Unflinching from the sacrifice

I’m thankful to a friend who reminded me that today is the feast day of St. Gianna Beretta Molla and who, accordingly, suggested that I devote today’s post to her.

Gianna was an Italian Catholic pediatrician and mother of four. She is known for refusing life-saving medical interventions that would have resulted in the death of her fourth child with whom she was pregnant at the time.

While it would have been morally licit for her to opt for the interventions in an attempt to save her own life, since the loss of her child would have been wholly unintended and inadvertent, Gianna was willing to die in order that her unborn child might live.

How someone comes to such a decision with faith and courage is almost never momentary happenstance. As John Paul II put it– that Gianna knew how to offer her life as a sacrifice was the crowning of an exemplary existence.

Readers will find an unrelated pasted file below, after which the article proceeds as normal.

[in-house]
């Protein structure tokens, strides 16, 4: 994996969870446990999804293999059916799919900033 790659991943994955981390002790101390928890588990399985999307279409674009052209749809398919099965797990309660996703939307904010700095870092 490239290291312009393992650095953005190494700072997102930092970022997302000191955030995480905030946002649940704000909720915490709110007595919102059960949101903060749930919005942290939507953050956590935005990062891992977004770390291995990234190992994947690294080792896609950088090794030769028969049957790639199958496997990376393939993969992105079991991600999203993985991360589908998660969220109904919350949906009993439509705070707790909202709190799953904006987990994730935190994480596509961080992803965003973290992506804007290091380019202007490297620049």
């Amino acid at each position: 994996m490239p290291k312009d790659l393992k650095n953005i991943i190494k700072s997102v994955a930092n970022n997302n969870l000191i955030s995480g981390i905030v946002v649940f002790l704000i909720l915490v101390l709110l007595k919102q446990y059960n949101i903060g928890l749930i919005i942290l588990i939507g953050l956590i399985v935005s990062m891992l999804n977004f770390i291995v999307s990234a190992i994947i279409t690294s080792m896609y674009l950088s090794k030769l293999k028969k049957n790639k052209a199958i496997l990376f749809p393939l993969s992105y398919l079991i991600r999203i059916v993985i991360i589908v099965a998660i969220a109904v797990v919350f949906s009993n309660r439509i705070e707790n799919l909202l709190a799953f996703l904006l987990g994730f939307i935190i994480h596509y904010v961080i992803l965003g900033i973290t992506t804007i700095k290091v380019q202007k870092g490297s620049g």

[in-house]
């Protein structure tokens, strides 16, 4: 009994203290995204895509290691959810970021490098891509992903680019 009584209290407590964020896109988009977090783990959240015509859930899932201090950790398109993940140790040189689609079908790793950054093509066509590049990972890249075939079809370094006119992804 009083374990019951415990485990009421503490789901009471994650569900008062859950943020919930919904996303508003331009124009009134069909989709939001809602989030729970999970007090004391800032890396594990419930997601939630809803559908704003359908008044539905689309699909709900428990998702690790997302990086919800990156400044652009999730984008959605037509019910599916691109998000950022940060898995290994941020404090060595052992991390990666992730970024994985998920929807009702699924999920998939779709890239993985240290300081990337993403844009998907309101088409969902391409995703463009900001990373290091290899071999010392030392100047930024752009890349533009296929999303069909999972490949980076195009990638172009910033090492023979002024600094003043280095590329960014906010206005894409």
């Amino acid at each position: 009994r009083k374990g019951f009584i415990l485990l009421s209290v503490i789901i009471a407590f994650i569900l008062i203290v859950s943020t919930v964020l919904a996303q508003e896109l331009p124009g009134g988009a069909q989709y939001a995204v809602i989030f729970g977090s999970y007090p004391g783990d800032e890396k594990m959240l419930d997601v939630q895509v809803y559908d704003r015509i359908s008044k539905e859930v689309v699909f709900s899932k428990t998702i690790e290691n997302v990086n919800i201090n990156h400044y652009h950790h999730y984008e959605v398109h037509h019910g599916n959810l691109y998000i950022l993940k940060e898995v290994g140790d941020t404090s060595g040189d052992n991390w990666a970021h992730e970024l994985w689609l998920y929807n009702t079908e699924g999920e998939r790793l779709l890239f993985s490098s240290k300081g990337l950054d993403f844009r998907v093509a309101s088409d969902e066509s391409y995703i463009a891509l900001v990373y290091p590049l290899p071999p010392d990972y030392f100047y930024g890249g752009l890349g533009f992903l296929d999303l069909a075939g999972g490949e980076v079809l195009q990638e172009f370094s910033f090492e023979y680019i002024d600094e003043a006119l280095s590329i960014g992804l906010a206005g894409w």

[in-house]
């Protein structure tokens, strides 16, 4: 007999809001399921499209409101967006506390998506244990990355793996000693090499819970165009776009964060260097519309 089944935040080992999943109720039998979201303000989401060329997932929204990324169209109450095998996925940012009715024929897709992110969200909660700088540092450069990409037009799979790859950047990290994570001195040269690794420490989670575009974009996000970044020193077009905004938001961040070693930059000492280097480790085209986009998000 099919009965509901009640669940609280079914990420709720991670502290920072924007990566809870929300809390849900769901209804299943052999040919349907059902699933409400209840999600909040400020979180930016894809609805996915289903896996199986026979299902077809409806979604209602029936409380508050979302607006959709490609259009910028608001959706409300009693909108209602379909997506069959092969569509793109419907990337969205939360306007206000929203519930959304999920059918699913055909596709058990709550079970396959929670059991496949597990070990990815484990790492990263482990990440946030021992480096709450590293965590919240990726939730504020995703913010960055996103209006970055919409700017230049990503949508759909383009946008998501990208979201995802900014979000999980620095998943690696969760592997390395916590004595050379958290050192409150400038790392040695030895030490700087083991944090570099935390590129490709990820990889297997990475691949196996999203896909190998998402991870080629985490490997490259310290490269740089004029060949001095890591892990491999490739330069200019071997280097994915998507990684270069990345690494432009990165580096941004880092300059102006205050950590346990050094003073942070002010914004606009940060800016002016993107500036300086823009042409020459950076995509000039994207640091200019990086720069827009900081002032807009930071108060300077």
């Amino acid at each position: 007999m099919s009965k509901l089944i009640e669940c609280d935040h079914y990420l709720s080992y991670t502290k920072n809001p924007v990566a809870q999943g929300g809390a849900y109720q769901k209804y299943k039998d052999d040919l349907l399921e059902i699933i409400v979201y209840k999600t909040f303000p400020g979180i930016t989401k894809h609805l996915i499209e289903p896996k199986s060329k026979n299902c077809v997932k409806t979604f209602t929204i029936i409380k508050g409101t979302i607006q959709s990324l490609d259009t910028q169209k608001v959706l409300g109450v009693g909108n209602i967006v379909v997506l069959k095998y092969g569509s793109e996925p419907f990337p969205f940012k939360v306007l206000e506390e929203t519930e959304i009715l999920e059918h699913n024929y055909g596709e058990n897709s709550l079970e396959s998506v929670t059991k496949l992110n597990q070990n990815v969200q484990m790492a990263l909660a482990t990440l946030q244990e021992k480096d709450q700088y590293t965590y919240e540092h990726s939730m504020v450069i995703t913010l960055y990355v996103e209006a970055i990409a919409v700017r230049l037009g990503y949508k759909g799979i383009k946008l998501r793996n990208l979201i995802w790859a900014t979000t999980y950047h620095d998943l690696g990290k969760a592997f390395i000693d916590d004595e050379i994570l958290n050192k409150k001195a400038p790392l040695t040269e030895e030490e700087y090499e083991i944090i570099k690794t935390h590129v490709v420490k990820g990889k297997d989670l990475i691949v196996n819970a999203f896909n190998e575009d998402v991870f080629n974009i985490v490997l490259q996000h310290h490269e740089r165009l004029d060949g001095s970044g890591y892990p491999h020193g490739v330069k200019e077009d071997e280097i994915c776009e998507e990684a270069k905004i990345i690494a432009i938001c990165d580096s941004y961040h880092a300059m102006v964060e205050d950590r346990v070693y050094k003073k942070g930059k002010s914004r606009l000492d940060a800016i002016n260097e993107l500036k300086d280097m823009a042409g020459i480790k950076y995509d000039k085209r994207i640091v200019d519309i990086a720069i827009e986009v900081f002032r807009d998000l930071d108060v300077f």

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Does Tragedy Confer Dignity?

Today marks the 11th anniversary of the 2010 plane crash in which 96 people, including Poland’s then president Lech Kaczyński and his wife Maria, died.

They were en route to commemorate the 1940 Katyn Forest Massacre in which more than 20,000 Poles had been murdered by Soviets.

Those on the flight composed an official delegation and so many of the other crash victims were political, church, and military leaders in Poland.

I still remember a religious sister guiding me toward a monument commemorating victims of the crash in the Lublin cemetery. She whispered, “Some do not refer to this as the Smolensk disaster but rather as Katyn the Second.”

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